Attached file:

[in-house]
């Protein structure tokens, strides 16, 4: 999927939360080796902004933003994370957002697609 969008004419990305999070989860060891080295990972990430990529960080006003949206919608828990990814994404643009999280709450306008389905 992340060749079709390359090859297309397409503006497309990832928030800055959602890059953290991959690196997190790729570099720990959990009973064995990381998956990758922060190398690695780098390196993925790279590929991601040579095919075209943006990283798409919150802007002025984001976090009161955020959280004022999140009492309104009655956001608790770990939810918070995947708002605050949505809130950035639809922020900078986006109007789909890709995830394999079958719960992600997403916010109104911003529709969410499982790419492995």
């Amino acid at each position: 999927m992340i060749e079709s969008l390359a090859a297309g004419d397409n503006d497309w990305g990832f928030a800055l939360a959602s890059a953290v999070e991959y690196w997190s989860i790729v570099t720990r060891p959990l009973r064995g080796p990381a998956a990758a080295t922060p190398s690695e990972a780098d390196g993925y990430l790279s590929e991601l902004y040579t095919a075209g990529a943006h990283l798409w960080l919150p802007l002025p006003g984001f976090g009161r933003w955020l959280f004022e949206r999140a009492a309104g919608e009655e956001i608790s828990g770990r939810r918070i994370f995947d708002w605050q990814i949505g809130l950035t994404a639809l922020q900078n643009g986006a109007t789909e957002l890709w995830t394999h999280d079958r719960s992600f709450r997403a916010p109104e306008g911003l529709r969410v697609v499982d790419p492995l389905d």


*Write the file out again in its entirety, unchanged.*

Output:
[in-house]
């Protein structure tokens, strides 16, 4: 999927939360080796902004933003994370957002697609 969008004419990305999070989860060891080295990972990430990529960080006003949206919608828990990814994404643009999280709450306008389905 992340060749079709390359090859297309397409503006497309990832928030800055959602890059953290991959690196997190790729570099720990959990009973064995990381998956990758922060190398690695780098390196993925790279590929991601040579095919075209943006990283798409919150802007002025984001976090009161955020959280004022999140009492309104009655956001608790770990939810918070995947708002605050949505809130950035639809922020900078986006109007789909890709995830394999079958719960992600997403916010109104911003529709969410499982790419492995």
């Amino acid at each position: 999927m992340i060749e079709s969008l390359a090859a297309g004419d397409n503006d497309w990305g990832f928030a800055l939360a959602s890059a953290v999070e991959y690196w997190s989860i790729v570099t720990r060891p959990l009973r064995g080796p990381a998956a990758a080295t922060p190398s690695e990972a780098d390196g993925y990430l790279s590929e991601l902004y040579t095919a075209g990529a943006h990283l798409w960080l919150p802007l002025p006003g984001f976090g009161r933003w955020l959280f004022e949206r999140a009492a309104g919608e009655e956001i608790s828990g770990r939810r918070i994370f995947d708002w605050q990814i949505g809130l950035t994404a639809l922020q900078n643009g986006a109007t789909e957002l890709w995830t394999h999280d079958r719960s992600f709450r997403a916010p109104e306008g911003l529709r969410v697609v499982d790419p492995l389905d």